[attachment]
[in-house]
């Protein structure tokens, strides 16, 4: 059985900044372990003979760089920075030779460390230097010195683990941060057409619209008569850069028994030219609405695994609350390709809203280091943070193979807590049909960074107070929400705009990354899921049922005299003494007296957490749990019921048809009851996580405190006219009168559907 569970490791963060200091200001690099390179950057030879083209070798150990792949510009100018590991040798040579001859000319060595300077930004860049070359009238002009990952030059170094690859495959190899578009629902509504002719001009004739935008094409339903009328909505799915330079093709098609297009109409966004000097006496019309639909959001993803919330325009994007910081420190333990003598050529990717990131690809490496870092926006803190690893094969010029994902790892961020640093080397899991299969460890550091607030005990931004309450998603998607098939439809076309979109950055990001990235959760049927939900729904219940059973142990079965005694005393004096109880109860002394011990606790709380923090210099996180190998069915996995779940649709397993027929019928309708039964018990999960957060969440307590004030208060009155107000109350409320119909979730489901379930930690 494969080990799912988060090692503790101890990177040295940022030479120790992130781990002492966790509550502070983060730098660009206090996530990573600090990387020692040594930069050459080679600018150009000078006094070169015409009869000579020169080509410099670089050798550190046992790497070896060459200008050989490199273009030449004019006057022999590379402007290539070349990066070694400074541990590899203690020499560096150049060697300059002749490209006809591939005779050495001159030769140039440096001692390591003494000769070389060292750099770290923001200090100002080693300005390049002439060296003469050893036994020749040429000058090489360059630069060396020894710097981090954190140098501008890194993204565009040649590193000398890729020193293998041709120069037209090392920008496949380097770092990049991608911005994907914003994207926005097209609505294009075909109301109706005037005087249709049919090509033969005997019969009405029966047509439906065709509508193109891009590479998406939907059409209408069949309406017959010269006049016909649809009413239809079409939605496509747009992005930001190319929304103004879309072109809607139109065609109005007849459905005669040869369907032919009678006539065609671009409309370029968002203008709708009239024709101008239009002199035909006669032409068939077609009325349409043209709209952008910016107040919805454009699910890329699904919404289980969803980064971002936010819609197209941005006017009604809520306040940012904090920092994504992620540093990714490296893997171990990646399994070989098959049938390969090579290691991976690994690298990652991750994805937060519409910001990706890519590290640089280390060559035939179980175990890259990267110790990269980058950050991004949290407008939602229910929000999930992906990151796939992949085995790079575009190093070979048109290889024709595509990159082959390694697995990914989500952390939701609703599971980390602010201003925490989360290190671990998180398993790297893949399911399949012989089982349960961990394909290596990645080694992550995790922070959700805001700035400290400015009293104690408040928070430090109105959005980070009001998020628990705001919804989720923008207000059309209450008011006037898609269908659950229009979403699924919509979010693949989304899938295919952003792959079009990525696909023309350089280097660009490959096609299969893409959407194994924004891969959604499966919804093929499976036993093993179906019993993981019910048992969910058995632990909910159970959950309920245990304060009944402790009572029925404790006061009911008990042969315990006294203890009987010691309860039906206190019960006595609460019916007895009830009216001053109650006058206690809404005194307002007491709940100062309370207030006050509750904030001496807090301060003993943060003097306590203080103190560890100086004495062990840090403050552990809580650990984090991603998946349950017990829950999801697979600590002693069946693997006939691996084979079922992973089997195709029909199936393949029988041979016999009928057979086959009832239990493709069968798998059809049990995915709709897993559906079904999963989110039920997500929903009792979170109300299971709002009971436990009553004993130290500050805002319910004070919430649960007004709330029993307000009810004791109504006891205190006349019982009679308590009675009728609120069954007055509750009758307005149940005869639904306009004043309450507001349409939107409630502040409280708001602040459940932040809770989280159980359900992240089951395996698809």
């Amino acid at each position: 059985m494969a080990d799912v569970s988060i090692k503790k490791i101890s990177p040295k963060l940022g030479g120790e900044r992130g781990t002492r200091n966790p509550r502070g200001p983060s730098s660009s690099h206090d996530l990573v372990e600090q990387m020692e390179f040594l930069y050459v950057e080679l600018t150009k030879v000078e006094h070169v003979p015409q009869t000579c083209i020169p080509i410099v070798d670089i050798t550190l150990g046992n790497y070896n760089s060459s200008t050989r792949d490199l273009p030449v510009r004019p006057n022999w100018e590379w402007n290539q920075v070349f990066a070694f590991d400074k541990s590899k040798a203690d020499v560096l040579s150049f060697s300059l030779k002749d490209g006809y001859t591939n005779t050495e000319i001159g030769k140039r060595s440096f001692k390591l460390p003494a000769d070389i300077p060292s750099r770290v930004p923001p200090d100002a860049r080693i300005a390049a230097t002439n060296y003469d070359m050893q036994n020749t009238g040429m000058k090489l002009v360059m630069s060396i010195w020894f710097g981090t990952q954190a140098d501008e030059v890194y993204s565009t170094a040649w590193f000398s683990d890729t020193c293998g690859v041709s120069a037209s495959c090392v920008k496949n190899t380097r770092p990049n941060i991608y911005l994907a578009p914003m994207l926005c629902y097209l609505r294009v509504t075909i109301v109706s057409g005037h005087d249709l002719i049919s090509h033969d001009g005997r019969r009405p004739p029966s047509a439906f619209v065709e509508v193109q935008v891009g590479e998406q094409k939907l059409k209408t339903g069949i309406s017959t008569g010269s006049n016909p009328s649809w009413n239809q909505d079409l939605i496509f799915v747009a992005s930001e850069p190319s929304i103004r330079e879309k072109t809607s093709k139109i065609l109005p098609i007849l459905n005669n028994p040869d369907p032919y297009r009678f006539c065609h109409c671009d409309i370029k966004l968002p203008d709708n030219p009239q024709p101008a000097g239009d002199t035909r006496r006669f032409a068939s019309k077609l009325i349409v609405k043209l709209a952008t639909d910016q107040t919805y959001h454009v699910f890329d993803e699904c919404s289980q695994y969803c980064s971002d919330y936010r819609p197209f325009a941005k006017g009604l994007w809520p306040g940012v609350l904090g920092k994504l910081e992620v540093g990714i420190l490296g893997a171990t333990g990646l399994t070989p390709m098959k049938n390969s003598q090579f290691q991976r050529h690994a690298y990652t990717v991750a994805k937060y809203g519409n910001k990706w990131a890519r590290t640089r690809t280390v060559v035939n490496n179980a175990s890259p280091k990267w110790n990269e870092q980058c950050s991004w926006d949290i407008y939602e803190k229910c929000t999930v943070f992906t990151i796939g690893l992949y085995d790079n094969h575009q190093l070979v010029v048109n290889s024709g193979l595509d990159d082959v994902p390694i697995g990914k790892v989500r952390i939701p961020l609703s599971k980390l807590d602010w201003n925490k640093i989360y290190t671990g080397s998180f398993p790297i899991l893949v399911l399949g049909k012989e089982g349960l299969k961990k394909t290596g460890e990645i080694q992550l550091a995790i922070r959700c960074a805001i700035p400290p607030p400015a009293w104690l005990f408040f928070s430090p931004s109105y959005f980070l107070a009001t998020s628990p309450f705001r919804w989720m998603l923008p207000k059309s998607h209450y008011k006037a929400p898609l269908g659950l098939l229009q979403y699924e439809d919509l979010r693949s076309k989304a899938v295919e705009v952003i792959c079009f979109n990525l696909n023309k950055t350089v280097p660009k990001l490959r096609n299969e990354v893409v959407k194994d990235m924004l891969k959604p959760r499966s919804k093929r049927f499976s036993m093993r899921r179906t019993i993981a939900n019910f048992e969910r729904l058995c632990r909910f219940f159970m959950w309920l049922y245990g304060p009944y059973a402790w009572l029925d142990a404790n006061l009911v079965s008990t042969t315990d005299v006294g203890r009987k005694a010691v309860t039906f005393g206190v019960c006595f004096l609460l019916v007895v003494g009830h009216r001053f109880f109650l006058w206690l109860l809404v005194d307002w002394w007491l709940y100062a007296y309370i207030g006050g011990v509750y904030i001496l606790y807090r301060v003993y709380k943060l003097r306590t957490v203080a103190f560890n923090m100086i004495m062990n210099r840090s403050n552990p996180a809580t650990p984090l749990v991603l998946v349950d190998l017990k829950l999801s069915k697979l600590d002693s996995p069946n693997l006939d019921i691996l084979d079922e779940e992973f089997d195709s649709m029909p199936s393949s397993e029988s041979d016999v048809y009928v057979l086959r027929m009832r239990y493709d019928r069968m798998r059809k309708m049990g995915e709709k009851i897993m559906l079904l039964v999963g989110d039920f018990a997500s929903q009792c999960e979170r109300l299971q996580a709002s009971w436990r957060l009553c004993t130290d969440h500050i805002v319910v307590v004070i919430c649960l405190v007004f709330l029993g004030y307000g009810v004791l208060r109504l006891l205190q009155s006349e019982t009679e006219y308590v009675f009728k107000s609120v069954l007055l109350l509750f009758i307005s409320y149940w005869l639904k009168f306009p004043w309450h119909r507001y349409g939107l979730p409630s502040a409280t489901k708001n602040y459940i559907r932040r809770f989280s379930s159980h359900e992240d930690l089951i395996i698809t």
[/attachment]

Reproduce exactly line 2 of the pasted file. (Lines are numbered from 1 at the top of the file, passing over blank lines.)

């Protein structure tokens, strides 16, 4: 059985900044372990003979760089920075030779460390230097010195683990941060057409619209008569850069028994030219609405695994609350390709809203280091943070193979807590049909960074107070929400705009990354899921049922005299003494007296957490749990019921048809009851996580405190006219009168559907 569970490791963060200091200001690099390179950057030879083209070798150990792949510009100018590991040798040579001859000319060595300077930004860049070359009238002009990952030059170094690859495959190899578009629902509504002719001009004739935008094409339903009328909505799915330079093709098609297009109409966004000097006496019309639909959001993803919330325009994007910081420190333990003598050529990717990131690809490496870092926006803190690893094969010029994902790892961020640093080397899991299969460890550091607030005990931004309450998603998607098939439809076309979109950055990001990235959760049927939900729904219940059973142990079965005694005393004096109880109860002394011990606790709380923090210099996180190998069915996995779940649709397993027929019928309708039964018990999960957060969440307590004030208060009155107000109350409320119909979730489901379930930690 494969080990799912988060090692503790101890990177040295940022030479120790992130781990002492966790509550502070983060730098660009206090996530990573600090990387020692040594930069050459080679600018150009000078006094070169015409009869000579020169080509410099670089050798550190046992790497070896060459200008050989490199273009030449004019006057022999590379402007290539070349990066070694400074541990590899203690020499560096150049060697300059002749490209006809591939005779050495001159030769140039440096001692390591003494000769070389060292750099770290923001200090100002080693300005390049002439060296003469050893036994020749040429000058090489360059630069060396020894710097981090954190140098501008890194993204565009040649590193000398890729020193293998041709120069037209090392920008496949380097770092990049991608911005994907914003994207926005097209609505294009075909109301109706005037005087249709049919090509033969005997019969009405029966047509439906065709509508193109891009590479998406939907059409209408069949309406017959010269006049016909649809009413239809079409939605496509747009992005930001190319929304103004879309072109809607139109065609109005007849459905005669040869369907032919009678006539065609671009409309370029968002203008709708009239024709101008239009002199035909006669032409068939077609009325349409043209709209952008910016107040919805454009699910890329699904919404289980969803980064971002936010819609197209941005006017009604809520306040940012904090920092994504992620540093990714490296893997171990990646399994070989098959049938390969090579290691991976690994690298990652991750994805937060519409910001990706890519590290640089280390060559035939179980175990890259990267110790990269980058950050991004949290407008939602229910929000999930992906990151796939992949085995790079575009190093070979048109290889024709595509990159082959390694697995990914989500952390939701609703599971980390602010201003925490989360290190671990998180398993790297893949399911399949012989089982349960961990394909290596990645080694992550995790922070959700805001700035400290400015009293104690408040928070430090109105959005980070009001998020628990705001919804989720923008207000059309209450008011006037898609269908659950229009979403699924919509979010693949989304899938295919952003792959079009990525696909023309350089280097660009490959096609299969893409959407194994924004891969959604499966919804093929499976036993093993179906019993993981019910048992969910058995632990909910159970959950309920245990304060009944402790009572029925404790006061009911008990042969315990006294203890009987010691309860039906206190019960006595609460019916007895009830009216001053109650006058206690809404005194307002007491709940100062309370207030006050509750904030001496807090301060003993943060003097306590203080103190560890100086004495062990840090403050552990809580650990984090991603998946349950017990829950999801697979600590002693069946693997006939691996084979079922992973089997195709029909199936393949029988041979016999009928057979086959009832239990493709069968798998059809049990995915709709897993559906079904999963989110039920997500929903009792979170109300299971709002009971436990009553004993130290500050805002319910004070919430649960007004709330029993307000009810004791109504006891205190006349019982009679308590009675009728609120069954007055509750009758307005149940005869639904306009004043309450507001349409939107409630502040409280708001602040459940932040809770989280159980359900992240089951395996698809």